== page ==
Second, the Doctor never showed any disgust or unease around the Face, while he explicitly tells Jack that he's hard to look at, because he can tell at a glance what he's become.

Third, it's a super super dumb idea and I refuse to believe it :)


Well, something obviously happened that made him that giant face to begin with.

Second, the Doctor never showed any disgust or unease around the Face, while he explicitly tells Jack that he's hard to look at, because he can tell at a glance what he's become.

But he's over that now. That was the whole point of the talk in episode eleven. They actually call it out on the confidential episode for that one.

Third, it's a super super dumb idea and I refuse to believe it :)

I guess it doesn't bother me that much. It also means that Torchwood won't last forever.


Although it would be very lame to actually have an episode where he became a young Face of Bo.

And with Torchwood being Torchwood...end of season 2? Disturbingly non-zero probability.


Wow, the disappointing aspect of Russell Davies's writing has always been his deus ex machina resolutions -- over and over again he throws in some ludicrous quick resolution -- but this one really was over-the-top crazy. A "Clap if you believe in faeries" ending? That's really pathetic, even for Russell T.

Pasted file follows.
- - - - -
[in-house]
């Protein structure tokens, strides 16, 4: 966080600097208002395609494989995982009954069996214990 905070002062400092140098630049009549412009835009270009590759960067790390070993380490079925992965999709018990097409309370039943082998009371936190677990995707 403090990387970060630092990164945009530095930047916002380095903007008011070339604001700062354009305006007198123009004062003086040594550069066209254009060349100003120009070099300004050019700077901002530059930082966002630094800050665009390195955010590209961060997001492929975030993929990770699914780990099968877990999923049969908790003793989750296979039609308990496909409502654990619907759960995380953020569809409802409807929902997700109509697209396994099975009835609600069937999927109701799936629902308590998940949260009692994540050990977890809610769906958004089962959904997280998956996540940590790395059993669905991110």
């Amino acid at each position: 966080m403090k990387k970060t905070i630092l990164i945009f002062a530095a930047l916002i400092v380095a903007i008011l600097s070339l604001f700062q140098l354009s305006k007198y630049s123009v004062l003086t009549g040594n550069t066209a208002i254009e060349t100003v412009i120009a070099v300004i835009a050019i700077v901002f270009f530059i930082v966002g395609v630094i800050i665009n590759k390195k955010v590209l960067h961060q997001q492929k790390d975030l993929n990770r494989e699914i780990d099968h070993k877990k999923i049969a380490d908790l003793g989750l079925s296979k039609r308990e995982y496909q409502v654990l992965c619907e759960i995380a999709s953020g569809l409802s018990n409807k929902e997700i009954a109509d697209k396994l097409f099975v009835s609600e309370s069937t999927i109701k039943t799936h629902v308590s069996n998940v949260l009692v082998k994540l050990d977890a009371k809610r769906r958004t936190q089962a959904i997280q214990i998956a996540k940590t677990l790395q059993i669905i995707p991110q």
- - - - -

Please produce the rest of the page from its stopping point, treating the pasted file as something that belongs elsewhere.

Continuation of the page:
Everyone thinking his name, amplified by a telepathic amplifying persuasion someone the power to biologically de-age 900 years, create forcefields and telekinetically zap things around? I can accept the crazy Rose as God deus ex, I can accept the "open the void and suck 'em in" deus ex, but man, he's not even trying to make sense anymore. Just embarrassing.

But that all said, I still liked a lot of the show. For the most part Davies makes up for his inability to logically resolve plots by being so good with characterization. I'm glad the spheres turned out to be the Utopian guys, and not time lord remnants or something similar. I wish Captain Jack had killed the Master, which gave the Doctor an excuse to kick him out and back to Torchwood. I really wish Jack was a permanent companion instead of being exiled to that show about incompetent, gay, hedonistic traitors.